A few years ago, a close friend and I were having coffee and sharing stories about our friends from high school. One friend in particular had recently come back from her honeymoon, and we were all commenting on how fabulous it looked. However, my friend—one to rarely say anything negative or harsh—made an interesting comment: “It looked amazing, but she should NOT be posting while on her honeymoon.” I was a little stunned. Our friend went to one of the most beautiful and expensive places in the world, why would she not want to show her trip off? Did my friend know some sort of honeymoon rule that I didn’t?
When it came time for my own honeymoon, I took her rule to heart. We had been married just two days prior, and were having fun looking at the pictures and videos our guests were posting from our wedding. But when it came time for our flight to take off to Spain, we both completely deleted Instagram and Facebook from our phones. After doing this again for our first anniversary trip, I don’t think I’ll ever go back. Our anniversary trip was to Bali, which is arguably the most Insta-worthy place in the world, but it was so worth it to delete the apps. Here’s my experience, and why you might also enjoy deleting social media apps when you travel—despite how glamorous and enviable your trip may be.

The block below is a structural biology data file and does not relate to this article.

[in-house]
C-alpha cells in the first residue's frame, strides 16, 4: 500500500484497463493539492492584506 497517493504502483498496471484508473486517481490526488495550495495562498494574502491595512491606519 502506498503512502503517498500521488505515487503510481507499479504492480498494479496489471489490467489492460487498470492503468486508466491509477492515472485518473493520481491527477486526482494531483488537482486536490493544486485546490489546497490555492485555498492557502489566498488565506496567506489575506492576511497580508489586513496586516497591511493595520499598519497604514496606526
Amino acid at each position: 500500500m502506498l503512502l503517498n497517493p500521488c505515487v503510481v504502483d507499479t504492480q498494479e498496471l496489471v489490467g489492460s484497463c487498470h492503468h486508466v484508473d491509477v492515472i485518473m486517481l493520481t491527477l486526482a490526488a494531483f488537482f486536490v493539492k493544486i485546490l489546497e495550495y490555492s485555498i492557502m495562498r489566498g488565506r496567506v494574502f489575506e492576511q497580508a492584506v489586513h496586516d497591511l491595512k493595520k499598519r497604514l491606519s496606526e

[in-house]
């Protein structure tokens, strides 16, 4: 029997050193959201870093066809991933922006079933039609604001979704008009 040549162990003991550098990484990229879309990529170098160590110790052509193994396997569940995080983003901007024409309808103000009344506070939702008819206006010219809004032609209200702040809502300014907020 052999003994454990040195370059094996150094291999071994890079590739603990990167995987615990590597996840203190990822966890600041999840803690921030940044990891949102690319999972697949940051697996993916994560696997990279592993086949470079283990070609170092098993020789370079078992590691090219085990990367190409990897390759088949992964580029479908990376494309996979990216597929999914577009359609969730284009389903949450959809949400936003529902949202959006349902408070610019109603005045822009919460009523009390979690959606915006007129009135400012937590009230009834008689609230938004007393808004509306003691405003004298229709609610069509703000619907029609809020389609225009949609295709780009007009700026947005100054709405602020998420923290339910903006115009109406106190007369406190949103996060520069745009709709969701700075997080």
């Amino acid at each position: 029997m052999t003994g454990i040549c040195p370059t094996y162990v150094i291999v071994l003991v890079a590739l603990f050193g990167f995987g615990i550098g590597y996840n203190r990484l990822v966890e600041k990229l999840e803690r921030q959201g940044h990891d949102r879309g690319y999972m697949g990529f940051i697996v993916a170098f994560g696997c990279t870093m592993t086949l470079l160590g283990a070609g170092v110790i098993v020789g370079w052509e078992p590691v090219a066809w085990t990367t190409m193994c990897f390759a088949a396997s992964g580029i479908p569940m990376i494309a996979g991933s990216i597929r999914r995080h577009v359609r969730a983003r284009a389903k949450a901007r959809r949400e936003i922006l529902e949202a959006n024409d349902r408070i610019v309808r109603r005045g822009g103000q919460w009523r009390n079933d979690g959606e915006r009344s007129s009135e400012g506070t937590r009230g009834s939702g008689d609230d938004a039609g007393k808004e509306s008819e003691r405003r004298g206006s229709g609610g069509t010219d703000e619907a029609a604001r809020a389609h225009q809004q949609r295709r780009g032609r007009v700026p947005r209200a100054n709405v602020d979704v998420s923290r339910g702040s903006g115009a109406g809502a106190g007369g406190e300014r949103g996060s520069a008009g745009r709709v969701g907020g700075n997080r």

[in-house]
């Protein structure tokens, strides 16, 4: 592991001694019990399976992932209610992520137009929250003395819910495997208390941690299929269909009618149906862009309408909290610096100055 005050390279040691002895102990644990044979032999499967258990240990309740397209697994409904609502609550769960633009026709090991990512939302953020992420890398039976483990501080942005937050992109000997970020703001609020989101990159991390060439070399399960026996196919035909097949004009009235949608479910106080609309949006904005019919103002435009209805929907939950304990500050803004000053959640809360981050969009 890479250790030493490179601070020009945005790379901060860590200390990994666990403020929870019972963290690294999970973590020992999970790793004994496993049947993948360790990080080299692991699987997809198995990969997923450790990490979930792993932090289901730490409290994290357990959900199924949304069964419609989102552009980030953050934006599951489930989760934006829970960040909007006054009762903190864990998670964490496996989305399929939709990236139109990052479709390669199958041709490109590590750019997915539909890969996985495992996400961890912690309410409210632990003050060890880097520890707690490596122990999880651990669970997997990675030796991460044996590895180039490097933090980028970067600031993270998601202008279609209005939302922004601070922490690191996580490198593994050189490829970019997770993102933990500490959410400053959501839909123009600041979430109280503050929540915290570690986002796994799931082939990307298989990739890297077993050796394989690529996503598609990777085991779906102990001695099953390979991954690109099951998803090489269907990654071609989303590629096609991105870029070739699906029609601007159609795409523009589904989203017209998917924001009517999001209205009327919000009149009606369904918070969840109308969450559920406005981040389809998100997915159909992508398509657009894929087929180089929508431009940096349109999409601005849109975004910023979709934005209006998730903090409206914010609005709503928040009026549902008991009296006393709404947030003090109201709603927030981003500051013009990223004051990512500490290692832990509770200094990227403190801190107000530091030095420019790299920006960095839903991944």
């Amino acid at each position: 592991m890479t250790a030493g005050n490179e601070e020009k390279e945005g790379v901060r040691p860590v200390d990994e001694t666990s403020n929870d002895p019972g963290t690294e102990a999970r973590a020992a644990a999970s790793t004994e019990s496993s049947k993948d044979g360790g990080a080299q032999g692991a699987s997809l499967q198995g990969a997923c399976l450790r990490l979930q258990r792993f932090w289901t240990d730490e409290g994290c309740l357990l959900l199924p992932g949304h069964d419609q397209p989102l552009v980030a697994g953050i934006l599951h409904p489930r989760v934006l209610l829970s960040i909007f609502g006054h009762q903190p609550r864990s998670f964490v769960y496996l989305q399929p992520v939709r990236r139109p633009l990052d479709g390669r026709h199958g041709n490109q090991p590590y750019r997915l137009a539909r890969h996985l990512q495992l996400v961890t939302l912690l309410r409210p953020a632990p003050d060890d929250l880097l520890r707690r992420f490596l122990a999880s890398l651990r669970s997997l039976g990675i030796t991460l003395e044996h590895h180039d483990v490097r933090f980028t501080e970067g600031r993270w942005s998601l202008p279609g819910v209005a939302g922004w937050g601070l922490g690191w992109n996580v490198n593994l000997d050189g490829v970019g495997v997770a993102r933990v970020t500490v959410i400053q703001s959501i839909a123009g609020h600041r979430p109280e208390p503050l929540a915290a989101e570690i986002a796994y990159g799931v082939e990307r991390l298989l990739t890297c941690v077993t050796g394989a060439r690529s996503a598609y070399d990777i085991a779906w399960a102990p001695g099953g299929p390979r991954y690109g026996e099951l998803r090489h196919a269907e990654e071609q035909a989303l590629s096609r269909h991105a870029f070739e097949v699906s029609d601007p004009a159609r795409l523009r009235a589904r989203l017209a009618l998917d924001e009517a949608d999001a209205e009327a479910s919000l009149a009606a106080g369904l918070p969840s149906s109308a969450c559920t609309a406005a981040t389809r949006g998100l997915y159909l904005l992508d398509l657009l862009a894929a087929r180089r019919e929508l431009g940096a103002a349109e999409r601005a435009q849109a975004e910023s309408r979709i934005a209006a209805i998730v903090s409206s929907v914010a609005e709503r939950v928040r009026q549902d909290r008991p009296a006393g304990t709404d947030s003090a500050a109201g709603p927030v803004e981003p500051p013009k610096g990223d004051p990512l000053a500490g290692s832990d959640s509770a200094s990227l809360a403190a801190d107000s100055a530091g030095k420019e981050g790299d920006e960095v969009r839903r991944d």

I felt I was giving our trip the justice it deserved
At first it was hard. My thumb immediately went to the spot where my social media apps used to live on my phone. I mean, what was I supposed to do when my new husband was in the shower? How would I get the updates and news from back home? What was everyone else up to?
Besides checking in with my family, none of that really mattered. After about day two, I started reading the books I’d brought with when I had down time. Instead of waiting for my husband to shower, I got right in with him (score for your honeymoon!). I found we spent much less time in the hotel room and more time exploring the beauty outside.
I fully experienced the places I visited without worrying about the best shot